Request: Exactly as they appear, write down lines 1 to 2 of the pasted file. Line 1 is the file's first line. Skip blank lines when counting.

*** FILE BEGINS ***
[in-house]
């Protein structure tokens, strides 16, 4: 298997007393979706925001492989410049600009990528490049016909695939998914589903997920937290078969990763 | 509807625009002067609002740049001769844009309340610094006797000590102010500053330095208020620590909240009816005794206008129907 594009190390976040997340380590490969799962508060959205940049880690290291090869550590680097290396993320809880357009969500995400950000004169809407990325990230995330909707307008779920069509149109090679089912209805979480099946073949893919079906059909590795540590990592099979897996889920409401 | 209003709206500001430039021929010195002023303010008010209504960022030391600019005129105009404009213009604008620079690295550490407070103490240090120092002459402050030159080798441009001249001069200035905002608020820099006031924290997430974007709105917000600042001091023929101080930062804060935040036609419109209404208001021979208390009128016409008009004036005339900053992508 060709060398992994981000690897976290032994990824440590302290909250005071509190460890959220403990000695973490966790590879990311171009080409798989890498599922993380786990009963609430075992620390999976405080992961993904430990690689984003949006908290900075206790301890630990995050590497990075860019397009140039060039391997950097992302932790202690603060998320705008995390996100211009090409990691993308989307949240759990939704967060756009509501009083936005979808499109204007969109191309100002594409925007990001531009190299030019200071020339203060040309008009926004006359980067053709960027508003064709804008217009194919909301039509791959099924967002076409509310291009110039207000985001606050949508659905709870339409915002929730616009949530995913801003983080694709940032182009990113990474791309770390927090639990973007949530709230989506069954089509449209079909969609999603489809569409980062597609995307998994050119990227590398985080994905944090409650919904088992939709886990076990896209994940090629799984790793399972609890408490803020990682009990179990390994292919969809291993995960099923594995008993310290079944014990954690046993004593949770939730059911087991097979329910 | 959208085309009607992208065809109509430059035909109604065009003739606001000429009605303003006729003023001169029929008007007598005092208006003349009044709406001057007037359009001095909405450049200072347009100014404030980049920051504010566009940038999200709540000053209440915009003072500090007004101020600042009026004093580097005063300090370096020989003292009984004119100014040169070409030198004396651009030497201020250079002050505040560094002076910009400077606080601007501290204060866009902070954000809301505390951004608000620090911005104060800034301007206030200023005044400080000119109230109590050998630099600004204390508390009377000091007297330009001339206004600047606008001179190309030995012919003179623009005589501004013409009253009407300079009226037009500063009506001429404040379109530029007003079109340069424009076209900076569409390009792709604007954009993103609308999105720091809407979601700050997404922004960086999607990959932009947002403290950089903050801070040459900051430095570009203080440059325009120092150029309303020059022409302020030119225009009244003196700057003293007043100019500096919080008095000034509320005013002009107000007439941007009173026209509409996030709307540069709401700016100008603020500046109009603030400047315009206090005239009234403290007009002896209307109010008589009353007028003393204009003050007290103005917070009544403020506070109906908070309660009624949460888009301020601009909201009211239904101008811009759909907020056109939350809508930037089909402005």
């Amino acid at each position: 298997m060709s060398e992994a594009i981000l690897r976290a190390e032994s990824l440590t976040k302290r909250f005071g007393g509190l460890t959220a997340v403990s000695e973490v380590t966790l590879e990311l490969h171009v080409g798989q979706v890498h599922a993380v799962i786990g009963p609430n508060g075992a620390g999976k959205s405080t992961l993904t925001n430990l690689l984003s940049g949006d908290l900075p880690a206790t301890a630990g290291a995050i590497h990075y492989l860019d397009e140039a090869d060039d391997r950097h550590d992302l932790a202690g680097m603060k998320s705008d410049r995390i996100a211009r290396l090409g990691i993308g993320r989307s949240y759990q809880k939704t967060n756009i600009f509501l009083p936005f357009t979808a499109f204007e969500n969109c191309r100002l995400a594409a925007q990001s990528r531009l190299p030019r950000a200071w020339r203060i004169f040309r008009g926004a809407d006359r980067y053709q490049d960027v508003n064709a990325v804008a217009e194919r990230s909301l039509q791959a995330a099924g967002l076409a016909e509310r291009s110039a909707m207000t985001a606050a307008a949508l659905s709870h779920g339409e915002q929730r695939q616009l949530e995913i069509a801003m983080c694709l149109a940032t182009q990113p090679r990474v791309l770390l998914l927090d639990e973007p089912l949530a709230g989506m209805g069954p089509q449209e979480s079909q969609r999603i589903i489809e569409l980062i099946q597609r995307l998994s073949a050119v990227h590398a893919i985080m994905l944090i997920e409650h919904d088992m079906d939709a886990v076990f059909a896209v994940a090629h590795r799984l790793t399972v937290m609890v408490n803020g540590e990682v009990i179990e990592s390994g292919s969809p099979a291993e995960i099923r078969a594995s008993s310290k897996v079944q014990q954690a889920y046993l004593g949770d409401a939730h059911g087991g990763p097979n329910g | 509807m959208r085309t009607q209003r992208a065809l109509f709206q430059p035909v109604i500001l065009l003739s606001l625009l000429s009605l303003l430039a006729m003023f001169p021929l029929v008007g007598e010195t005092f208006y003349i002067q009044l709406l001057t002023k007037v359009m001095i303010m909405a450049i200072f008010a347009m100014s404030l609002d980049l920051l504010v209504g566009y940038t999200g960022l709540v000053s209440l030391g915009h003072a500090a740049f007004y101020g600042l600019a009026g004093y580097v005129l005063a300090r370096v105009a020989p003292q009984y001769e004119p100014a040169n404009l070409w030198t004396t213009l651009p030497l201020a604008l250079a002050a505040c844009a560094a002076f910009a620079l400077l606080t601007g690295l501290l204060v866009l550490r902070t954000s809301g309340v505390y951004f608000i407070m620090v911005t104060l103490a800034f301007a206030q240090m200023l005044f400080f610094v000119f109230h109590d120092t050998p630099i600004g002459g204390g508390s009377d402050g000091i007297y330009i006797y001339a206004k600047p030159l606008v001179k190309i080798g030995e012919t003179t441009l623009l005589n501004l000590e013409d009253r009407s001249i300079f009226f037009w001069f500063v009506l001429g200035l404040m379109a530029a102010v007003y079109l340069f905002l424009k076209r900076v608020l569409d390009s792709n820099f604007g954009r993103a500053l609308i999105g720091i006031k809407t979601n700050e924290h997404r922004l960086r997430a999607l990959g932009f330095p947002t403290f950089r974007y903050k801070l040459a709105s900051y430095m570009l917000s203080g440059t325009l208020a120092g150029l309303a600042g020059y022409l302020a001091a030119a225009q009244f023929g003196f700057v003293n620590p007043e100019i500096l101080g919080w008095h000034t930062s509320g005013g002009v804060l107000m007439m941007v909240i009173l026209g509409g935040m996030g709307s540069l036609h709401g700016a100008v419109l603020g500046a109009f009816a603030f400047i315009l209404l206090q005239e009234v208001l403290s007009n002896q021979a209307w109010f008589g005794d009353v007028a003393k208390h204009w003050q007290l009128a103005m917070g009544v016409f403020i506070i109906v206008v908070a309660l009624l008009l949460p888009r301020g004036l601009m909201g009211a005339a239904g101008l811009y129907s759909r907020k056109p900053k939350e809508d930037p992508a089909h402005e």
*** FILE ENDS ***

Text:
[in-house]
């Protein structure tokens, strides 16, 4: 298997007393979706925001492989410049600009990528490049016909695939998914589903997920937290078969990763 | 509807625009002067609002740049001769844009309340610094006797000590102010500053330095208020620590909240009816005794206008129907 594009190390976040997340380590490969799962508060959205940049880690290291090869550590680097290396993320809880357009969500995400950000004169809407990325990230995330909707307008779920069509149109090679089912209805979480099946073949893919079906059909590795540590990592099979897996889920409401 | 209003709206500001430039021929010195002023303010008010209504960022030391600019005129105009404009213009604008620079690295550490407070103490240090120092002459402050030159080798441009001249001069200035905002608020820099006031924290997430974007709105917000600042001091023929101080930062804060935040036609419109209404208001021979208390009128016409008009004036005339900053992508 060709060398992994981000690897976290032994990824440590302290909250005071509190460890959220403990000695973490966790590879990311171009080409798989890498599922993380786990009963609430075992620390999976405080992961993904430990690689984003949006908290900075206790301890630990995050590497990075860019397009140039060039391997950097992302932790202690603060998320705008995390996100211009090409990691993308989307949240759990939704967060756009509501009083936005979808499109204007969109191309100002594409925007990001531009190299030019200071020339203060040309008009926004006359980067053709960027508003064709804008217009194919909301039509791959099924967002076409509310291009110039207000985001606050949508659905709870339409915002929730616009949530995913801003983080694709940032182009990113990474791309770390927090639990973007949530709230989506069954089509449209079909969609999603489809569409980062597609995307998994050119990227590398985080994905944090409650919904088992939709886990076990896209994940090629799984790793399972609890408490803020990682009990179990390994292919969809291993995960099923594995008993310290079944014990954690046993004593949770939730059911087991097979329910 | 959208085309009607992208065809109509430059035909109604065009003739606001000429009605303003006729003023001169029929008007007598005092208006003349009044709406001057007037359009001095909405450049200072347009100014404030980049920051504010566009940038999200709540000053209440915009003072500090007004101020600042009026004093580097005063300090370096020989003292009984004119100014040169070409030198004396651009030497201020250079002050505040560094002076910009400077606080601007501290204060866009902070954000809301505390951004608000620090911005104060800034301007206030200023005044400080000119109230109590050998630099600004204390508390009377000091007297330009001339206004600047606008001179190309030995012919003179623009005589501004013409009253009407300079009226037009500063009506001429404040379109530029007003079109340069424009076209900076569409390009792709604007954009993103609308999105720091809407979601700050997404922004960086999607990959932009947002403290950089903050801070040459900051430095570009203080440059325009120092150029309303020059022409302020030119225009009244003196700057003293007043100019500096919080008095000034509320005013002009107000007439941007009173026209509409996030709307540069709401700016100008603020500046109009603030400047315009206090005239009234403290007009002896209307109010008589009353007028003393204009003050007290103005917070009544403020506070109906908070309660009624949460888009301020601009909201009211239904101008811009759909907020056109939350809508930037089909402005």